Considering a similar challenge under the U.S. Constitution, the Supreme Court of California in Cal Fire considered whether a statutory change that eliminated an option allowing employees to purchase up to five years of airtime violated the Contract Clause of the U.S. Constitution. Id. at 2. Petitioners are participants in the California Public Employees Retirement System, in which participating state employees become eligible to receive a pension after working for the state of California for at least five years and reaching at least age 50. Id. at 4-5. Prior to the enactment of the California Public Employees' Pension Reform Act of 2013 ("PEPRA"), employees with at least five years of public employment could make a one-time election to purchase up to five years of additional retirement service credit. Id. at 8. As pensioners no longer had access to a pension benefit once available to them, petitioners argued that the removal of that benefit violated pensioners' contractual rights to it. Id. at 2.

The court held that employees who had not yet utilized the option to purchase airtime had no contractual right to the benefit; therefore, the change in law eliminating that option did not violate the Contract Clause. Id. at 3. The court explained that the vested rights doctrine is a relatively unique example of the Constitution protecting the terms and conditions of public employment. Id. at 13-14. First, the court determined the California legislature had no express legislative intent to grant pensioners a protected right to airtime, rather it was previously available only as an optional election for pensioners to use. Id. at 23-24. In this regard, the court cautioned that the protection of pension rights does not extend to all benefits of employment. Id. at 25. Second, the court considered whether the legislature implied contractual protection of airtime, noting that the vested rights doctrine typically arises on the basis of an implied contract basis, where services have been rendered under a pension statute. Id. at 26-29. While the vested rights doctrine has been used to protect deferred compensation as an implied contractual right, such protection does not extend to an "additional component" such as airtime. Id. at 29-32. The court likened airtime to optional benefits such as a choice between various health benefits or the opportunity to purchase life insurance or long-term disability insurance, none of which have been historically protected. Id. at 32. Without an express or implied intent by the legislature to protect the right of pensioners to airtime, the court found the petitioners had no constitutional basis for their claim that airtime was a vested right. Id. at 33-44 (eliminating additional arguments such as a unilateral contract theory as a basis to a contractual right to airtime). Ultimately, finding that the Contract Clause did not apply to airtime, the court declined to re-examine the so-called "California Rule," the "doctrine developed in [the court's] prior decisions defining the scope of constitutional protection afforded pension rights." Id. at 44.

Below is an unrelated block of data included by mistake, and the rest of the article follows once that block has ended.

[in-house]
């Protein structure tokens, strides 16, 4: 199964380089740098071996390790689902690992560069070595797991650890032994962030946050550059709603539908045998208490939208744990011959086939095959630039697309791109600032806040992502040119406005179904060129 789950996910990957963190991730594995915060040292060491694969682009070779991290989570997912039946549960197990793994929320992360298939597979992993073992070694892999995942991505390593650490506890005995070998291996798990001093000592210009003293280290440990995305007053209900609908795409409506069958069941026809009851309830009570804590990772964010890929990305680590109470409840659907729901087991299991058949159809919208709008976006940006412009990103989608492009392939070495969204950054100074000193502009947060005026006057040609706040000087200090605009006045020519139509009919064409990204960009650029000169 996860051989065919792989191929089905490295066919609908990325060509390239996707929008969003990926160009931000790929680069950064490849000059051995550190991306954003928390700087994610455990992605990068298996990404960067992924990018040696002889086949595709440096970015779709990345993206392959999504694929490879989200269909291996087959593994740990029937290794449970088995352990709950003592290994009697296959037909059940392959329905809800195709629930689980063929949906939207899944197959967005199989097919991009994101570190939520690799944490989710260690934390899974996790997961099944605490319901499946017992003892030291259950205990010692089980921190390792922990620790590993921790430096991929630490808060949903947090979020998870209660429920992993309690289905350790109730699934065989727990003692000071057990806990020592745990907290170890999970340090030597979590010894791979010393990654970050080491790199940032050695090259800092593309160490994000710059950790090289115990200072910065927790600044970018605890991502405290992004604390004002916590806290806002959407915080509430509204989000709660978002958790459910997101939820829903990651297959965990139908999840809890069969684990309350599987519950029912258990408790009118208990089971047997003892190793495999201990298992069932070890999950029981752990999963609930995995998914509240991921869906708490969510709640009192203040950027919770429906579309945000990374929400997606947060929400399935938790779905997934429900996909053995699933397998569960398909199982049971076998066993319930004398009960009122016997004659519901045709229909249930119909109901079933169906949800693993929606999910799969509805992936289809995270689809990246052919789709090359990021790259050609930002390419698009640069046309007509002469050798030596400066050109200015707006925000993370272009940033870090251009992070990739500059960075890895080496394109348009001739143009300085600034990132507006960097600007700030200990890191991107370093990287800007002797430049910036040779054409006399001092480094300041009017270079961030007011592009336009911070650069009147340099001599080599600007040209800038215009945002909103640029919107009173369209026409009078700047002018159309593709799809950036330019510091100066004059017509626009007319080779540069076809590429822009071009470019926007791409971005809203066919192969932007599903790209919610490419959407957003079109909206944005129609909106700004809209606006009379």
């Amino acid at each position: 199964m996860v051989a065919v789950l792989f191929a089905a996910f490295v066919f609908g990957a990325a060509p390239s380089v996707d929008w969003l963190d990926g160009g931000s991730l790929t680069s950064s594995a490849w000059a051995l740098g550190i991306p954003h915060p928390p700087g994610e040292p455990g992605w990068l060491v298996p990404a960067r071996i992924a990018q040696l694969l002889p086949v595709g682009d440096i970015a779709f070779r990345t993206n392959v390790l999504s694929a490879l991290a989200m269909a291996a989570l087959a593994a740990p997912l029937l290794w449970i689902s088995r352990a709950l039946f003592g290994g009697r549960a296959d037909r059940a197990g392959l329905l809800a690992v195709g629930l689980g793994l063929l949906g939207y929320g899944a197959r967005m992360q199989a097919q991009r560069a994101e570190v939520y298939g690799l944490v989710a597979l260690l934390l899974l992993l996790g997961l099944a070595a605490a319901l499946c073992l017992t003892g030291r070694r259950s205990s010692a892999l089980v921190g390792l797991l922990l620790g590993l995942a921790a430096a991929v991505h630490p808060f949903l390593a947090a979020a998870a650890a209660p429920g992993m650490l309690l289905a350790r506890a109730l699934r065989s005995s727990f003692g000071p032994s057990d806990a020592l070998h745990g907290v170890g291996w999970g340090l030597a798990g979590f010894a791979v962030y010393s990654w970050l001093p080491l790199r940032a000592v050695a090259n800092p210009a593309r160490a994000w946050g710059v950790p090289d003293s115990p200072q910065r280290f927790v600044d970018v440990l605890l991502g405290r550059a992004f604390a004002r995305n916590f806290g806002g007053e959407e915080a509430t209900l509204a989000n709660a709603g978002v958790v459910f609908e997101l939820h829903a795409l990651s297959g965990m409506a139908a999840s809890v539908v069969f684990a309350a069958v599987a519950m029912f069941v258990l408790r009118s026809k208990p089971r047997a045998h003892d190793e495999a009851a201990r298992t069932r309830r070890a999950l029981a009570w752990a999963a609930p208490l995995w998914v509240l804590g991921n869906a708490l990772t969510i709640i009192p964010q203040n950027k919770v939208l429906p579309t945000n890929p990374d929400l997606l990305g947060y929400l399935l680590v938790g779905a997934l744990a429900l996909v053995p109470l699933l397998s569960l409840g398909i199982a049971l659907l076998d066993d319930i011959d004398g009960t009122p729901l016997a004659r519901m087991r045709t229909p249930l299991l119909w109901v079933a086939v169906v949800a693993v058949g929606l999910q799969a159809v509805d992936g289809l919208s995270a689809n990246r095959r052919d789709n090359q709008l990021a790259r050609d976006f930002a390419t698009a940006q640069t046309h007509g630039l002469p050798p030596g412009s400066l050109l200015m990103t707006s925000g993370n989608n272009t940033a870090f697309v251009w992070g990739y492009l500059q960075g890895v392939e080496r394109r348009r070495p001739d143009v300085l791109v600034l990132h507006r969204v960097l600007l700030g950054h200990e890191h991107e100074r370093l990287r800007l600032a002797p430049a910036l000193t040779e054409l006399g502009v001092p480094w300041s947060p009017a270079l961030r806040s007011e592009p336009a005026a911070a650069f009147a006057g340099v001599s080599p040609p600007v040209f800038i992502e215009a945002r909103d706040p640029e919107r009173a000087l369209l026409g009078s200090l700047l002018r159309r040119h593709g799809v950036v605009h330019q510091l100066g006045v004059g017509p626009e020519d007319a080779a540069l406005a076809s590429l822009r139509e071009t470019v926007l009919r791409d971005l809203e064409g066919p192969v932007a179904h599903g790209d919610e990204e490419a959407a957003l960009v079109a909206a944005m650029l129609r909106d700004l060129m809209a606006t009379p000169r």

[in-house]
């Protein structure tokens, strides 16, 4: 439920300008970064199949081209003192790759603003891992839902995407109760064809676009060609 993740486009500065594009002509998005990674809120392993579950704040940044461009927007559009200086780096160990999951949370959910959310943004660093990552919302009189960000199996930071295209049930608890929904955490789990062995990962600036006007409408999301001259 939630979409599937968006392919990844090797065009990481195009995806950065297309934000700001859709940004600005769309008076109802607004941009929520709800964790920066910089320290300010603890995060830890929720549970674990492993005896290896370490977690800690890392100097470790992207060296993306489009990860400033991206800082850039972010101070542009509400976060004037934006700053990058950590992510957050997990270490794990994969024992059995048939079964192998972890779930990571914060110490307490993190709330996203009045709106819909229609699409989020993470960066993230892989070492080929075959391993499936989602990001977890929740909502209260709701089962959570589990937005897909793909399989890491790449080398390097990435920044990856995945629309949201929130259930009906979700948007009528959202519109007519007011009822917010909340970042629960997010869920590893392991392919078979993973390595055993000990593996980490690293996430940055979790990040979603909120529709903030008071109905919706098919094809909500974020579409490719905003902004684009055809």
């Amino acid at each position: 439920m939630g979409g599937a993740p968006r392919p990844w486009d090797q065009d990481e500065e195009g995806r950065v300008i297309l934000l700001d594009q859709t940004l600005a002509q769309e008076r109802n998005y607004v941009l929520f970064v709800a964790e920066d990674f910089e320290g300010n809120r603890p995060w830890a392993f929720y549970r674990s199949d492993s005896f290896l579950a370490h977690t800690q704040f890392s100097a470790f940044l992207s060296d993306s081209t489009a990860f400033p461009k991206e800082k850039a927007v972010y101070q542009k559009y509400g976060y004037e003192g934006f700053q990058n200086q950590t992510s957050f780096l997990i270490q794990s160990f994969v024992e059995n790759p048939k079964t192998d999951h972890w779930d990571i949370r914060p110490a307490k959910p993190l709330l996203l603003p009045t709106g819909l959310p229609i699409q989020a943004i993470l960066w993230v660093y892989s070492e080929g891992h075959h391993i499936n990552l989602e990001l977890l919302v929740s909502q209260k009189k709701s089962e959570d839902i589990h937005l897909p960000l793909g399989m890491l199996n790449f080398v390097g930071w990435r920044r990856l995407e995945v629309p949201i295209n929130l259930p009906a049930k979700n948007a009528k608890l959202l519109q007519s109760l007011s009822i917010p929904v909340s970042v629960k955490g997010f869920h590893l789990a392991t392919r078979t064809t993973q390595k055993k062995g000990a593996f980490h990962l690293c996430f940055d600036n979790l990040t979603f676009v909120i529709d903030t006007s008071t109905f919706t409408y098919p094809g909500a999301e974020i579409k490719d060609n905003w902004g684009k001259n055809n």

In sum, both decisions suggest that a participant's interest in a public pension system is generally limited to the participant's annuity benefit. See Eddington, No. 17-0058 at 10; Cal Fire, No. S239958 at 29-32. Benefits which may indirectly impact the amount of the pensioner's annuity, such as a guaranteed interest rate on a DROP account or the opportunity to purchase airtime, are not part of the participant's protected benefit. According to the analysis in these cases, such additional benefits can be limited without violating a participant's vested benefits.

Should you have questions about governmental plan status or the IRS' proposed rules concerning this status, please contact Audra Ferguson-AllenRobert GaussLisa HarrisonLindsay KnowlesTara SciscoeChris Sears, or the Ice Miller LLP Employee Benefits attorney with whom you most closely work.

This publication is intended for general information purposes only and does not and is not intended to constitute legal advice. The reader should consult with legal counsel to determine how laws or decisions discussed herein apply to the reader’s specific circumstances.